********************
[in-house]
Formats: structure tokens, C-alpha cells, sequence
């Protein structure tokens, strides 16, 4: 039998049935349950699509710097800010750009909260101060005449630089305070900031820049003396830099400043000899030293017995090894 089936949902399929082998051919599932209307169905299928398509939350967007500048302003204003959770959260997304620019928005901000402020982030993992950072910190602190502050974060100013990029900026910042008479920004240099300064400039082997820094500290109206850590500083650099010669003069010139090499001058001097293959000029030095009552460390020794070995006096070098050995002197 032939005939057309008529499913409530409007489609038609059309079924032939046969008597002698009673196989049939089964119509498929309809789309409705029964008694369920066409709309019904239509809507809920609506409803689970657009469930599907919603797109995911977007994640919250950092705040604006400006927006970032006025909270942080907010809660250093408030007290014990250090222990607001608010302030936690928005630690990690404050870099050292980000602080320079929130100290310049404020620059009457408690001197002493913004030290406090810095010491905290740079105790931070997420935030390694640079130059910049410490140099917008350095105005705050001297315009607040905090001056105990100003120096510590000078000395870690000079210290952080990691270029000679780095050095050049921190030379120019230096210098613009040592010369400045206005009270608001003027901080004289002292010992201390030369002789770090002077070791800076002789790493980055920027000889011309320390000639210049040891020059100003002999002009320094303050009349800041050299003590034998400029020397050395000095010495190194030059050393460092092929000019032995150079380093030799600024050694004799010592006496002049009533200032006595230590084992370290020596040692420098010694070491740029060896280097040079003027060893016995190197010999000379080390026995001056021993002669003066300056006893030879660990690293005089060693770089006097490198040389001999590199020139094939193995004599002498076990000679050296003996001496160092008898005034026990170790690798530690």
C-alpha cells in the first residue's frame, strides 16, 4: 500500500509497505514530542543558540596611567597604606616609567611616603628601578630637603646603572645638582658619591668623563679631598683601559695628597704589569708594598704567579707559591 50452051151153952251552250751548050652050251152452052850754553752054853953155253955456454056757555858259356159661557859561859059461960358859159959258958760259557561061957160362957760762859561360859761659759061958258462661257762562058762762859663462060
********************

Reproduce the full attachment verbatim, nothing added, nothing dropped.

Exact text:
[in-house]
Formats: structure tokens, C-alpha cells, sequence
């Protein structure tokens, strides 16, 4: 039998049935349950699509710097800010750009909260101060005449630089305070900031820049003396830099400043000899030293017995090894 089936949902399929082998051919599932209307169905299928398509939350967007500048302003204003959770959260997304620019928005901000402020982030993992950072910190602190502050974060100013990029900026910042008479920004240099300064400039082997820094500290109206850590500083650099010669003069010139090499001058001097293959000029030095009552460390020794070995006096070098050995002197 032939005939057309008529499913409530409007489609038609059309079924032939046969008597002698009673196989049939089964119509498929309809789309409705029964008694369920066409709309019904239509809507809920609506409803689970657009469930599907919603797109995911977007994640919250950092705040604006400006927006970032006025909270942080907010809660250093408030007290014990250090222990607001608010302030936690928005630690990690404050870099050292980000602080320079929130100290310049404020620059009457408690001197002493913004030290406090810095010491905290740079105790931070997420935030390694640079130059910049410490140099917008350095105005705050001297315009607040905090001056105990100003120096510590000078000395870690000079210290952080990691270029000679780095050095050049921190030379120019230096210098613009040592010369400045206005009270608001003027901080004289002292010992201390030369002789770090002077070791800076002789790493980055920027000889011309320390000639210049040891020059100003002999002009320094303050009349800041050299003590034998400029020397050395000095010495190194030059050393460092092929000019032995150079380093030799600024050694004799010592006496002049009533200032006595230590084992370290020596040692420098010694070491740029060896280097040079003027060893016995190197010999000379080390026995001056021993002669003066300056006893030879660990690293005089060693770089006097490198040389001999590199020139094939193995004599002498076990000679050296003996001496160092008898005034026990170790690798530690």
C-alpha cells in the first residue's frame, strides 16, 4: 500500500509497505514530542543558540596611567597604606616609567611616603628601578630637603646603572645638582658619591668623563679631598683601559695628597704589569708594598704567579707559591 50452051151153952251552250751548050652050251152452052850754553752054853953155253955456454056757555858259356159661557859561859059461960358859159959258958760259557561061957160362957760762859561360859761659759061958258462661257762562058762762859663462060